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Boasting a longer chassis, slacker head tube, and more aggressive seat tube angle, 2016's Bronson 2.0 release set the stage for a new definition of all-mountain capability. Santa Cruz carries these much-loved updates over into the new year with the Santa Cruz Bronson 2.0 Carbon CC X01 Eagle ENVE Complete Mountain Bike, which nudges firmly into the dream build category. It's top-tier CC frame gets dressed up with SRAM's groundbreaking X01 Eagle one-by 12-speed drivetrain, powerful Guide RSC hydraulic disc brakes, a dropper post, and dreamy ENVE M60/Forty carbon fiber hoops wrapped in Maxxis's renowned Minion knobbies.
Of those 2.0 updates, arguably the most notable alteration to the old Bronson's all-mountain pedigree is the head tube, which slacks out from the previous version's 67 degrees down to 66 degrees. A corresponding increase in top tube length, a lower bottom bracket, and a raised lower link complement the slackened head tube and allow for short-stemmed, strike-free, point-and-click confidence while picking lines and dropping steps that would cause even the previous Bronson to quake in its metaphorical boots. It also effectively erases moderate rock gutters and root lattices, letting you mash across terrain that trail, XC, and even other all-mountain bikes have to approach with delicate care.
Compared to the 1.0 version, the Bronson 2.0's seat tube is steeper by almost a full degree for better positioning over the cranks. The revised geometry keeps you on top of the pedal stroke, and relocated links allow for a shorter chainstay, which makes for more efficient power transfer. The back end is further stiffened with the 12 x 148mm Boost axle, ensuring that the extra watts produced by the improved pedaling position and shorter chainstays aren't lost to wheel flex. Despite its slacker head tube and longer geometry, the back end configuration helps the Bronson 2.0 pop over cruxes and maintain speed across hard pack.
The third generation VPP suspension system represents the latest update to Santa Cruz's classic VPP. Where the old suspension curve described a deep "U," the new VPP's curve resembles a flattened check mark, with less dramatic ramping on either end of the arc. The results are that, during the initial stroke, VPP boasts increased small bump compliance to keep the tires glued to the trail for more traction while climbing lumpy trails and root systems. It also maintains its predecessor's firm feel during accelerations. The ramp-up arc doesn't dramatically alter as the shock compresses, so the pedaling platform stays consistent across travel, with less wallowing, bob, and bottom-outs — even when the bottom link activates and the axle's path turns rearward to absorb big hits in the deep end of the travel pool.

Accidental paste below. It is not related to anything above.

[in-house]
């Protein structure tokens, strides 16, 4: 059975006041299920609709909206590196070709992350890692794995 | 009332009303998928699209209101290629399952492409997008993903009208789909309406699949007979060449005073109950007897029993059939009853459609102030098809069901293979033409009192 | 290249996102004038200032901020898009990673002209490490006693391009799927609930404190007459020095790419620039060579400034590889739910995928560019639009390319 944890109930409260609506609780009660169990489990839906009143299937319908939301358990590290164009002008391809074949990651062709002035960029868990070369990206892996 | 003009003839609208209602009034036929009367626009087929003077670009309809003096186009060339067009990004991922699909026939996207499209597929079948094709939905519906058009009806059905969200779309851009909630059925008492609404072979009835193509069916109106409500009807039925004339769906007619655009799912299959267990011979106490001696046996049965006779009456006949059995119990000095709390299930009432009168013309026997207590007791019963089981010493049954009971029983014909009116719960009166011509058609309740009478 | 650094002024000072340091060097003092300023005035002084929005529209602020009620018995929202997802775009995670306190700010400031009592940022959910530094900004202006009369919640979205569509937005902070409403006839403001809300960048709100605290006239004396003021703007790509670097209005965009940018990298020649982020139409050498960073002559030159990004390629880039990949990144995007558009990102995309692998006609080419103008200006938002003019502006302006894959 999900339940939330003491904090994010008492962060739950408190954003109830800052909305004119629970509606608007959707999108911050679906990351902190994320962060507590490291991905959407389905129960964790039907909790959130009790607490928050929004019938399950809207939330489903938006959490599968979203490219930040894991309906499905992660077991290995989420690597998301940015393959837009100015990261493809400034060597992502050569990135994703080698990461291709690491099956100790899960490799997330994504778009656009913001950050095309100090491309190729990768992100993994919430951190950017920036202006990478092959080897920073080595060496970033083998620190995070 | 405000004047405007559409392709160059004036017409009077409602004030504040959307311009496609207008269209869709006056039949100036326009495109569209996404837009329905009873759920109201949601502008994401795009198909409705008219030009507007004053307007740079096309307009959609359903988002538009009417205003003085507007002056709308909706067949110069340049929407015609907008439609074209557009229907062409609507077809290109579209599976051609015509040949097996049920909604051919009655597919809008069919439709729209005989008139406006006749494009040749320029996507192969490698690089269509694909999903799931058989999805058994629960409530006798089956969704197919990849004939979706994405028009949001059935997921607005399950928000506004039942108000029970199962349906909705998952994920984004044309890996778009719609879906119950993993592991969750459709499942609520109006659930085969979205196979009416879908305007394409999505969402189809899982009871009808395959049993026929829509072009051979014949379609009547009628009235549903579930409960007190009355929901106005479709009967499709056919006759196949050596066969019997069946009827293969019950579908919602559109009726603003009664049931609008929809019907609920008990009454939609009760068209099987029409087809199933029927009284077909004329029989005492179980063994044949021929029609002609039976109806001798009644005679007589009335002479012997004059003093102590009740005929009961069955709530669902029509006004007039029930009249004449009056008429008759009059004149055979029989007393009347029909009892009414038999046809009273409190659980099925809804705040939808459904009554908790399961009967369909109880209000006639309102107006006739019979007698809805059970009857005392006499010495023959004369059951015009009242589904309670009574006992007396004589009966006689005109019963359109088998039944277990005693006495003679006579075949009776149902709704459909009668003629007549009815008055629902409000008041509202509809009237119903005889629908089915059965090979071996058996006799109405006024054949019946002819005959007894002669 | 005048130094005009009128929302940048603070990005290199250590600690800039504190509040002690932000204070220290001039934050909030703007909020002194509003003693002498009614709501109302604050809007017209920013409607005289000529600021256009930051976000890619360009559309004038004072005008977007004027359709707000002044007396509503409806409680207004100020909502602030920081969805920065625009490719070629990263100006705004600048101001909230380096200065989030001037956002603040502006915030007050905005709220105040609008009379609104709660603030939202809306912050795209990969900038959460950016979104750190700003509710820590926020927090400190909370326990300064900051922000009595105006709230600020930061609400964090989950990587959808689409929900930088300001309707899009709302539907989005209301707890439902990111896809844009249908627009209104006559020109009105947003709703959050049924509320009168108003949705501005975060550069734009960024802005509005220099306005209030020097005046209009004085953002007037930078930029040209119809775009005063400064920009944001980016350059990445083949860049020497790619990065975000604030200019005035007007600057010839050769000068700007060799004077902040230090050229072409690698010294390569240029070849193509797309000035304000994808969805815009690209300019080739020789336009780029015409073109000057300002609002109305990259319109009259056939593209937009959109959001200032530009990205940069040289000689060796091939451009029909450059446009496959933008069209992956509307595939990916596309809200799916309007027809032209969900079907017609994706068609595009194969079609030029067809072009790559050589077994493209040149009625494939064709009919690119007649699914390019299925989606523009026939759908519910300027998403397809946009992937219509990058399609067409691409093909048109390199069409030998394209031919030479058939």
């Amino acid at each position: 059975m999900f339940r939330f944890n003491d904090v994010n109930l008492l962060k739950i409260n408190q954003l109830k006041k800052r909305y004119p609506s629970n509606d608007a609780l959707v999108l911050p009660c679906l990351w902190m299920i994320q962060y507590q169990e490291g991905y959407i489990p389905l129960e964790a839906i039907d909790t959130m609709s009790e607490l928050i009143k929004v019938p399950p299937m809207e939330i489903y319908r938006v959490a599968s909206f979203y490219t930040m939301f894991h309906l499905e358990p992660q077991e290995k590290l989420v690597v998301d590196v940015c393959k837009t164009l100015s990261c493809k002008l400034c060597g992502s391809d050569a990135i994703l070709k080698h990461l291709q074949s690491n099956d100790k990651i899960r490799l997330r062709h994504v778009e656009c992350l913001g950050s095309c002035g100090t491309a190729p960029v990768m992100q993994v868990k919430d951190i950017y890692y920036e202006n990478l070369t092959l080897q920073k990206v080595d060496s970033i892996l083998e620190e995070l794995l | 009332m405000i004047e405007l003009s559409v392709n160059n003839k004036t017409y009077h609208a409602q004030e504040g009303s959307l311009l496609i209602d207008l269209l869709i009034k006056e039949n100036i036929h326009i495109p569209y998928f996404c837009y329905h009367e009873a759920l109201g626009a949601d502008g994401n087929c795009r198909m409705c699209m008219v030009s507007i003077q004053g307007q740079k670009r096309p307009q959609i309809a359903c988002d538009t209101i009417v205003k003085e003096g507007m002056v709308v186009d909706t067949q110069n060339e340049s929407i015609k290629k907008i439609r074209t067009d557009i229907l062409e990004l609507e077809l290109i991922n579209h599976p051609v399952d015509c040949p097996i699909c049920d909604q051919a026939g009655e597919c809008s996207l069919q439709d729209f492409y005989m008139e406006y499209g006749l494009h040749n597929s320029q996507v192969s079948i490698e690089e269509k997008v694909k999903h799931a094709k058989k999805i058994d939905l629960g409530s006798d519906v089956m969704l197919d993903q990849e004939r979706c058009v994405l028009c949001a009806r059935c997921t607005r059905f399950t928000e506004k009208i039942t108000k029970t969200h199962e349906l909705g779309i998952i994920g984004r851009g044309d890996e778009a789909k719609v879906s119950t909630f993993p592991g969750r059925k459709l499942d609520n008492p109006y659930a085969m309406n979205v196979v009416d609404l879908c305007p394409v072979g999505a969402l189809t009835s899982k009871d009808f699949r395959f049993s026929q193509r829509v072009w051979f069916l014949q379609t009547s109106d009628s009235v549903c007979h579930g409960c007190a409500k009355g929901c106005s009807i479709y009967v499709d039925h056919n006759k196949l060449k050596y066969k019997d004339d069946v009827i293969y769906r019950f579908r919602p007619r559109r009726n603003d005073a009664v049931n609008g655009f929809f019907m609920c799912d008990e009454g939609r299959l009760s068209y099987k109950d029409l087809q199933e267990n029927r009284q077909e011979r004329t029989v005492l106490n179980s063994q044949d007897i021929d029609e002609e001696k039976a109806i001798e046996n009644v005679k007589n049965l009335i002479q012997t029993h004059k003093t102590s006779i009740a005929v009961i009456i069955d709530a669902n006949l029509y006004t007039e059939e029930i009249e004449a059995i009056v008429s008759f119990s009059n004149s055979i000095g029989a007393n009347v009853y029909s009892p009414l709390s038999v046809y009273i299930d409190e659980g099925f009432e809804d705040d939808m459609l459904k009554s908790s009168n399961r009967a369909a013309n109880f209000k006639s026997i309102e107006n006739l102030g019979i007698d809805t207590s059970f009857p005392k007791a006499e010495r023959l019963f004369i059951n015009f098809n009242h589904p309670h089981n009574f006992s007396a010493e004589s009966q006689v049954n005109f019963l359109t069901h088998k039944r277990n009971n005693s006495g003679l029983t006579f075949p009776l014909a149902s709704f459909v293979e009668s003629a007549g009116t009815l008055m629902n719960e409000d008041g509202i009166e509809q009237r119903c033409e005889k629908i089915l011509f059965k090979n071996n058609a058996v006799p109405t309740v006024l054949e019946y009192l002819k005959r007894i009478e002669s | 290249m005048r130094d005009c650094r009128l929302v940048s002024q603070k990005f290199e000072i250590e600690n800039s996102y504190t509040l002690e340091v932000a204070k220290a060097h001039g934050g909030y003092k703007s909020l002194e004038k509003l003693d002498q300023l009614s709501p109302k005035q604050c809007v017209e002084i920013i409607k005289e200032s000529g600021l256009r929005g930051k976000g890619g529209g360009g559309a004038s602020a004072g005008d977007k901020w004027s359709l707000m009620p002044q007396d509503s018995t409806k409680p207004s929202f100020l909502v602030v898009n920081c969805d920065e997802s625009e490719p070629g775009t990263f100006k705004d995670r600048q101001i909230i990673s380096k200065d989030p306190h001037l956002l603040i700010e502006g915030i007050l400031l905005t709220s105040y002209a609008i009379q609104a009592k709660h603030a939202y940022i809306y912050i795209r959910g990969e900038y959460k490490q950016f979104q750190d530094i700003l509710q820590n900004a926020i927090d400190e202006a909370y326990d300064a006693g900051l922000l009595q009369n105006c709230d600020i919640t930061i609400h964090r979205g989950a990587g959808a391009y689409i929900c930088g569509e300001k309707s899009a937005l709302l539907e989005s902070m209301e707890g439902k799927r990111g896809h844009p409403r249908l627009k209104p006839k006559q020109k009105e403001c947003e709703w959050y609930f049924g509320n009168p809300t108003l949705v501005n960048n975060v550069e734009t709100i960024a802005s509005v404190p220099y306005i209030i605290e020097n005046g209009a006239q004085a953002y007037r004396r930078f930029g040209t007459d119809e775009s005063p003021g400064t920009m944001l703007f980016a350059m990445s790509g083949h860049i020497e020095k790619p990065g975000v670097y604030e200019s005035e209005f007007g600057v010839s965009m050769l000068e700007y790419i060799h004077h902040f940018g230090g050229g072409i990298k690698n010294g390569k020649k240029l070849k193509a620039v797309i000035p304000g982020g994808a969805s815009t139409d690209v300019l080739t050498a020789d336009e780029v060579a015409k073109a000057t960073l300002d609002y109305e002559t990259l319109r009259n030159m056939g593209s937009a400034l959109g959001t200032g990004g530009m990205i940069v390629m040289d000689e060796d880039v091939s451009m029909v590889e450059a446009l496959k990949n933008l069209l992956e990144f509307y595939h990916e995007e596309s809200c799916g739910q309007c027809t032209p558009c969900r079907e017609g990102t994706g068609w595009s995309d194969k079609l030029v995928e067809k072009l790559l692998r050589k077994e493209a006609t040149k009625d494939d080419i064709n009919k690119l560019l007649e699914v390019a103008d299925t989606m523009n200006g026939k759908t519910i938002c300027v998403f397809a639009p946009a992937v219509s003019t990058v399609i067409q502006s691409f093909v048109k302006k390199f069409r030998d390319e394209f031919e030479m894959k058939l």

For all those changes, the Bronson 2.0 Carbon CC's construction remains the same. As with previous Carbon CC frames, the Bronson 2.0 Carbon CC requires less material to hit Santa Cruz's stiffness targets without sacrificing any of the responsiveness of the less expensive, heavier Carbon C models. Both triangles are constructed as whole, monocoque pieces, which also contributes to keeping weight low because the carbon can be wrapped through junctures and around joints. This eliminates the artificial weak points of bonded frames and actually requires less material in the process. While it's being cured, the frame is compacted from inside and out. This final step eliminates excess material and resin pooling, resulting in more structural integrity and, of course, additional weight savings.
- Aggressive all-mountain machine with 150mm of VPP3 suspension
- Updated geometry is longer, lower, and slacker
- 150mm RockShox Pike RCT3 fork soaks up big hits with composure
- CC Carbon construction reduces weight and increases stiffness
- Boost thru-axles increases stiffness and improve tracking
- SRAM's X01 Eagle drivetrain adds the ultimate bailout cog to one-by setups
- Santa Cruz blends cutting-edge tech with classy style
- Item #SNZ00AJ
- Q & A
Swiss Army Knife Of Bikes
- Familiarity: I've used it several times
Like the title says, this is the Swiss Army Knife of bikes - its can pretty much ride anything and everything that you can throw at it. No qualms about crushing an all day epic or saddling up for some park laps.
I'm 5'11" and rode a large. It fit me perfectly. I hadn't had any real experience with the original Bronson, but this rides like an absolute champ.
What I like:
-This rips anything and everything, but we'll start by talking about the climbing capabilities. It straight up feels snappy, especially for how much travel and how slack it actually is (66 degree headtube angle). A big portion of this may be the VPP3 suspension gobbling up that pedal bob, but either way its noticeably nimble underfoot. The X01 Eagle's 50t biggest cog pretty much lets you ride up a wall, seriously you can pedal up pretty much whatever. Requirements are you have to give out a big Eagle "CAWCAWWW!" whenever using that gear though.